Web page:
Andrew Marvell’s poem To His Coy Mistress gives the reader a chance to delve into the mind of the narrator as he tells of his love for his mistress. This seems to be a simple enough theme, and indeed poets have been sounding out their barbaric yawps for quite some time over this issue of love, but what is so intriguing and memorable about Marvell’s take on love is how romantic it is (romantic in ...
These attitudes also included sexist views towards women. This is evident in the first stanza when the reader is introduced to “Bosomy English rose” the sexualizing of the conventional metaphor portrays an adolescent attitude toward women. This suggests the general tone of flippancy. The tone is also ironic because this woman is clearly someone who is significant and clearly out of his reach. “Bosomy is a person who is unnamed and is given a unique label because she is out of reach and therefore above him Therefore is “Bosomy” is out of reach the romantic yearning is also too out of reach hence is emphasises the “then and now” concept that emerges through Larkin’s poetry as well as the concept reinforced by Larkin that Life’s expectations are cut short which leads to disappointment. On the other hand there is a deeper introspection Larkin’s shortcomings and fears which goes deeper and Larkin confronts his own insecurities and therefore there is no such thing as true love and is simply “deprivation and ignorance” Margaret Drabble’s analysis of Larkin’s depressing poetry leads to her conclusion that Larkin “closed his doors too early.
On the other hand romantic yearning and disillusioned pragmatism is hinted at with settling for “specs” There is an element of sad irony. Again Larkin’s diction is nothing coincidental “seven years” “ 400 letters.” It is evident that he regrets seven wasted years. The emphasis on numbers leads to Larkin’s conclusion that time disproves of the relationship and longer doesn’t mean better. Routine becomes habit and eventually harden into all we’ve got “400 letters” that indicates he did show signs of commitment but that greatly contributes to the sad irony and such commitment still ends up going nowhere. “Five rehearsals before it came to an end” Larkin adds emphasis on the fact that habit is hard to break and this is indeed not a positive remark. The fact that it took five rehearsals is simply getting round to the inevitable end because it is so hard to break habits. To a certain extent this could be a genuine inability to carry on his commitment to attempt to find happiness and fulfillment due to psychological reasons because of his childhood experiences.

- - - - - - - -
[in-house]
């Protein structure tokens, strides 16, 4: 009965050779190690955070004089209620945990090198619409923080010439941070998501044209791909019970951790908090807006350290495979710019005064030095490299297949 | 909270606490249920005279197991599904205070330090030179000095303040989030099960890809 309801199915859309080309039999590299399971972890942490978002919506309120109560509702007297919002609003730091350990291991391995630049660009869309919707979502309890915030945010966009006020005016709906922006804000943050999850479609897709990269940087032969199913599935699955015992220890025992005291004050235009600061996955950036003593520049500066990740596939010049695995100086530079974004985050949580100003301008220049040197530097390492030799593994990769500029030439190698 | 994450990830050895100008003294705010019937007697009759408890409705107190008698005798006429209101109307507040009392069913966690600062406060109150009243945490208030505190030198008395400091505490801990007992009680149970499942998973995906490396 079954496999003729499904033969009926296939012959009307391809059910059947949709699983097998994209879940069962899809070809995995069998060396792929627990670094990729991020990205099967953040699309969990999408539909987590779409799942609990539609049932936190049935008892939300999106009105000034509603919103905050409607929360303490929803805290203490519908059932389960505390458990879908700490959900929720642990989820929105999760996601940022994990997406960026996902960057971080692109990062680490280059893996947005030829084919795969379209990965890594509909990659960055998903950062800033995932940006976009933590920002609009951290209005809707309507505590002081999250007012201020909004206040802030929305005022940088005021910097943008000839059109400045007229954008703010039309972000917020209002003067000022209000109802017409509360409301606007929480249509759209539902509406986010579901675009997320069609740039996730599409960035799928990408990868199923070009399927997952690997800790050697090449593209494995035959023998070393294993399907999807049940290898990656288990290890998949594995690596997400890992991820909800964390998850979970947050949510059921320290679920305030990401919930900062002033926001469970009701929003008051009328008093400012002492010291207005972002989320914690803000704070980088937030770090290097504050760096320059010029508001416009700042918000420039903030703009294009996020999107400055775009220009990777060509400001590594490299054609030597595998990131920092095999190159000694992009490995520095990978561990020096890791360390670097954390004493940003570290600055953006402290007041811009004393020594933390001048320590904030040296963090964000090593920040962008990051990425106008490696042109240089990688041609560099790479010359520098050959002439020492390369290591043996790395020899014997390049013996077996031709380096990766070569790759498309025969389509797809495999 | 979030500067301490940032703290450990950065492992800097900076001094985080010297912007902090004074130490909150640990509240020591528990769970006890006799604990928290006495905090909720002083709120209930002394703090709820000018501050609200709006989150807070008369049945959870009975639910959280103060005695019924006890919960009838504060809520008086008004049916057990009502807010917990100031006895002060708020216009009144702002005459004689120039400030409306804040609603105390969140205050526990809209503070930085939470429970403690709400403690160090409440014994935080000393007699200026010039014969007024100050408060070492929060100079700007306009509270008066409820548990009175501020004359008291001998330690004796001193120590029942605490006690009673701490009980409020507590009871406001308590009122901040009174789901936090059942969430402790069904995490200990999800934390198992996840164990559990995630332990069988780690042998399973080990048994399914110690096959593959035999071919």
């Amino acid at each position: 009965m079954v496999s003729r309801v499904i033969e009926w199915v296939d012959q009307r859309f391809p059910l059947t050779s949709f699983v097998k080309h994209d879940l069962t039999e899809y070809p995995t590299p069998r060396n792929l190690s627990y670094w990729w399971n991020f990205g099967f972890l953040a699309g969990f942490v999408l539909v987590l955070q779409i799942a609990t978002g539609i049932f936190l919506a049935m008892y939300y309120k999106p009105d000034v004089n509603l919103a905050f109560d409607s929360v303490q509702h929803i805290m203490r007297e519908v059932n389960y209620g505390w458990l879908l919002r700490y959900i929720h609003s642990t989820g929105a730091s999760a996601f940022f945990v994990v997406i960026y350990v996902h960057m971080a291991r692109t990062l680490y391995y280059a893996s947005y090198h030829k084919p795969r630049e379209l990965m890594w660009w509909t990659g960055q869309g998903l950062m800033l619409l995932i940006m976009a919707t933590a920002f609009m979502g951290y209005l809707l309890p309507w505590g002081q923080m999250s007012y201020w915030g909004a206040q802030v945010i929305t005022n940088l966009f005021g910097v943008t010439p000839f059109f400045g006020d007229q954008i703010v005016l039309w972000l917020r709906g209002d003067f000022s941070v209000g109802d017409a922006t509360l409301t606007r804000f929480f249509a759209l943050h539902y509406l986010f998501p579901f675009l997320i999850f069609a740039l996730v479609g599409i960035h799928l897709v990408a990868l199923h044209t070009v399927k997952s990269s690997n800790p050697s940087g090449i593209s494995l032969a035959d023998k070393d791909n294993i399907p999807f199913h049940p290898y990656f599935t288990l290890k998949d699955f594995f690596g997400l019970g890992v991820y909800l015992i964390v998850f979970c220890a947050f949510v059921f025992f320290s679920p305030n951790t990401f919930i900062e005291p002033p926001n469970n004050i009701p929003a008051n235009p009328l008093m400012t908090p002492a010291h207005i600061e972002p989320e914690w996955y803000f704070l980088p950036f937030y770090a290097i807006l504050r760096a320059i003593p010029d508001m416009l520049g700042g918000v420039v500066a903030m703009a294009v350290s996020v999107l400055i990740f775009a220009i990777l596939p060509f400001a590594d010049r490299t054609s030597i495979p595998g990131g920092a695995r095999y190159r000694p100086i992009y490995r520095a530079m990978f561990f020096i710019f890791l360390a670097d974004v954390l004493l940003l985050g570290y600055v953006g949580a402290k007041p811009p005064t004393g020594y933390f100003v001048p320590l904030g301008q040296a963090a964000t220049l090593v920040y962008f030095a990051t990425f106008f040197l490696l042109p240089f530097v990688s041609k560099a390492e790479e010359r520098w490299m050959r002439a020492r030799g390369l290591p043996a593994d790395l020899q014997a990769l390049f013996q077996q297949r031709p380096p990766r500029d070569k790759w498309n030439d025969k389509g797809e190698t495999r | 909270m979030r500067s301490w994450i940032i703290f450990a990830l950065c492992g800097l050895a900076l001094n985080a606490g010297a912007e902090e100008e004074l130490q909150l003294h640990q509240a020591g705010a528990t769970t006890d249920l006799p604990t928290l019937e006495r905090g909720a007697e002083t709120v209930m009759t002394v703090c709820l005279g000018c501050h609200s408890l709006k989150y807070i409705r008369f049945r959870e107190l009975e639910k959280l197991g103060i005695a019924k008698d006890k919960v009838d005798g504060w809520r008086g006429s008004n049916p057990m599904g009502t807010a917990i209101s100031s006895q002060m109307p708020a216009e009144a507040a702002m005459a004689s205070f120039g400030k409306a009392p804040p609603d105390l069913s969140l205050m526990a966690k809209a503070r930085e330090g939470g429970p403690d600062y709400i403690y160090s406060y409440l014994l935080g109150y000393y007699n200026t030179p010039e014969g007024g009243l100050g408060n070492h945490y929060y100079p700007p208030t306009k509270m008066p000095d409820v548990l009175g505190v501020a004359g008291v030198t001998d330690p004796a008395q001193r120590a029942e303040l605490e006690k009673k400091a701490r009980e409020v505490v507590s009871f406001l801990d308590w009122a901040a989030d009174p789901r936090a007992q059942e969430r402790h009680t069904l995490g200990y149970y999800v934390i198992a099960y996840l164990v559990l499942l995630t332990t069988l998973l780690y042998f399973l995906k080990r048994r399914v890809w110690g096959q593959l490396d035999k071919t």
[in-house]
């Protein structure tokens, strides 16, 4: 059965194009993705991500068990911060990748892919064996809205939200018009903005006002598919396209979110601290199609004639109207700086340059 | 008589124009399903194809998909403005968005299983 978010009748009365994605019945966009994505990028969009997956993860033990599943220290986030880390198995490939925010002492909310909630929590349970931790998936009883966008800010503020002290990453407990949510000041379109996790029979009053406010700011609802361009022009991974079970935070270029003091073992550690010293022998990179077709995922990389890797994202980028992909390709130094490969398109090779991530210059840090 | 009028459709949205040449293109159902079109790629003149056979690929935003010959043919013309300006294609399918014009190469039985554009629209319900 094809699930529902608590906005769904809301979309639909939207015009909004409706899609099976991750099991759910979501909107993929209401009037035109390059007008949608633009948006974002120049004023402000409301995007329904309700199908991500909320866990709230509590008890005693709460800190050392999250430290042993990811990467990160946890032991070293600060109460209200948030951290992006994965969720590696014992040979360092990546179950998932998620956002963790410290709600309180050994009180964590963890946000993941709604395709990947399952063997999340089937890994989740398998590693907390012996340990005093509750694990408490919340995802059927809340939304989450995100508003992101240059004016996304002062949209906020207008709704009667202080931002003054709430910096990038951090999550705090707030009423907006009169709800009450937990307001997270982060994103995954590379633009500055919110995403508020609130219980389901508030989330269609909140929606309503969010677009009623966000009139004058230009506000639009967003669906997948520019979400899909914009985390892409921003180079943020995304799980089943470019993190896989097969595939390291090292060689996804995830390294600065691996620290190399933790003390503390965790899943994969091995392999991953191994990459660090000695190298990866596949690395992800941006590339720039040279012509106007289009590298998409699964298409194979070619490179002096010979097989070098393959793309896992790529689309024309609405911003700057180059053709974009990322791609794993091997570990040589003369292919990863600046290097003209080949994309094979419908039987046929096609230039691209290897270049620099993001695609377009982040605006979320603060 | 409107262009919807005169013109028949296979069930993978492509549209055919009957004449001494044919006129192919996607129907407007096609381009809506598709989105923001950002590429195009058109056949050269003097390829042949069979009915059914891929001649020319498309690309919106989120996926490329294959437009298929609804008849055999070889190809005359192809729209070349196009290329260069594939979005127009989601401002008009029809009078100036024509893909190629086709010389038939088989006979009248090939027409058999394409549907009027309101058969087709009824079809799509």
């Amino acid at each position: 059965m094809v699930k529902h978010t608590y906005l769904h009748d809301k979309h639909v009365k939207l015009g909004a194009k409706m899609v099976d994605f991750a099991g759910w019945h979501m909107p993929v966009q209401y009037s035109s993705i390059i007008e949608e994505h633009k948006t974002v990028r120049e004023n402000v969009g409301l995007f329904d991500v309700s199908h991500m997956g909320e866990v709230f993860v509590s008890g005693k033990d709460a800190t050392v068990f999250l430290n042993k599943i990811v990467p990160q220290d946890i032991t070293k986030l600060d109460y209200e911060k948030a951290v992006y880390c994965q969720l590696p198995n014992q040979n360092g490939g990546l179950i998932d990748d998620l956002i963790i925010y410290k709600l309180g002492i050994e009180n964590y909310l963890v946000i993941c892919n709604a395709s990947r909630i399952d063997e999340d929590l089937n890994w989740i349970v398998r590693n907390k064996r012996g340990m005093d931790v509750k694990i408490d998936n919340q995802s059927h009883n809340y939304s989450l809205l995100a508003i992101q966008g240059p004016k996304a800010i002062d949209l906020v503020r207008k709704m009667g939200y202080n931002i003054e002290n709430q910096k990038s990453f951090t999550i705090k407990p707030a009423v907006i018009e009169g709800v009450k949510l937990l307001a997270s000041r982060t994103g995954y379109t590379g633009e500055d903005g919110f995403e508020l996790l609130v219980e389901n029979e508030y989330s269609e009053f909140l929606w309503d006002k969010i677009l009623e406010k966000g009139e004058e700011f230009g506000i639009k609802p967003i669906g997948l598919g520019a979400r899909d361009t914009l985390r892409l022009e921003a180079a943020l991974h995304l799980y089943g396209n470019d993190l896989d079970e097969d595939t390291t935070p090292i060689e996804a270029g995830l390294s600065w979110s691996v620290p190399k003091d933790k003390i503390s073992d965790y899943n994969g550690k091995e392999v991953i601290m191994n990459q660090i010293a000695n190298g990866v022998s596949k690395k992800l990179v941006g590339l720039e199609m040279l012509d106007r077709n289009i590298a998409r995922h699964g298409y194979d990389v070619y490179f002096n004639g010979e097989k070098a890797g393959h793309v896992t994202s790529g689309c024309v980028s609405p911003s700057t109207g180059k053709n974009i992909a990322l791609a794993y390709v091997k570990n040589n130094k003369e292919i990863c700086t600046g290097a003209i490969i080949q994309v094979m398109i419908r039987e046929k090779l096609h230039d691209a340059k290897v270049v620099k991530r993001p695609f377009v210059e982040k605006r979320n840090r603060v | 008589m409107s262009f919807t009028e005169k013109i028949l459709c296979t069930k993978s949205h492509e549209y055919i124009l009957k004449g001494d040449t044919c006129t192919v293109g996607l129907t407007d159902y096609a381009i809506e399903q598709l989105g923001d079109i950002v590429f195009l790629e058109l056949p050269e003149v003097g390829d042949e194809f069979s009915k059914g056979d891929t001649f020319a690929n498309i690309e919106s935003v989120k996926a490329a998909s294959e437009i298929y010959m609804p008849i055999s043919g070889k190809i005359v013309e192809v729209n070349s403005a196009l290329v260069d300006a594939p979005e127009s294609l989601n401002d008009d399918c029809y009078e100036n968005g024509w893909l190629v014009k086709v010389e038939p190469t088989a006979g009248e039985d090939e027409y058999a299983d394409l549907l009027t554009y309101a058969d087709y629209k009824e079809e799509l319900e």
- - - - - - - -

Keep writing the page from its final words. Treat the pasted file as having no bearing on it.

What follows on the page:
The title of this poem is derived from the expression ‘To sow your wild oats’. It was culturally accepted by men at the time, that before marriage, men would be allowed to indulge in many sexual relationships with many women. The reasoning behind this is that if a man is not able to sow his wild oats, he will become anxious during his married years and begin to cheat on his wife. This ...
On the other hand it may be because of Larkin’s nature; and how he counts the days left before they’ve even begun and simply concluding that love is “simply deprivation and ignorance.” “In my wallet are still two snaps” There is something instilled in all of us and romantic yearning does indeed exist. But unfortunately the gulf between romantic yearning and disillusioned pragmatism is far too great. And how we have to choose to settle for less than what we initially anticipated. Unlike many critics such as Margaret Drabble are quick to judge Larkin as someone who is “afraid, wanted us to fear to” and is “obsessed with death.”
Arguably there is something of Larkin in his poetry regardless of how his poems are indeed not at all autobiographical. “Useful to get that learnt.” The evident sarcasm is merely used to mask Larkin’s deeper insecurities and is therefore a flippant response and immature response to the dismissal of the relationship. The sarcasm may surface a deeper message that Larkin has dismissed something fundamental he has learnt about himself but he can’t get past the sexualizing of women to acknowledge it; and how Larkin does desire commitment and marriage. Regardless of Larkin’s cynicism in which he left no misunderstanding for the reader and his emphasis on his phobia of marriage.
“Unknown to the clergy.”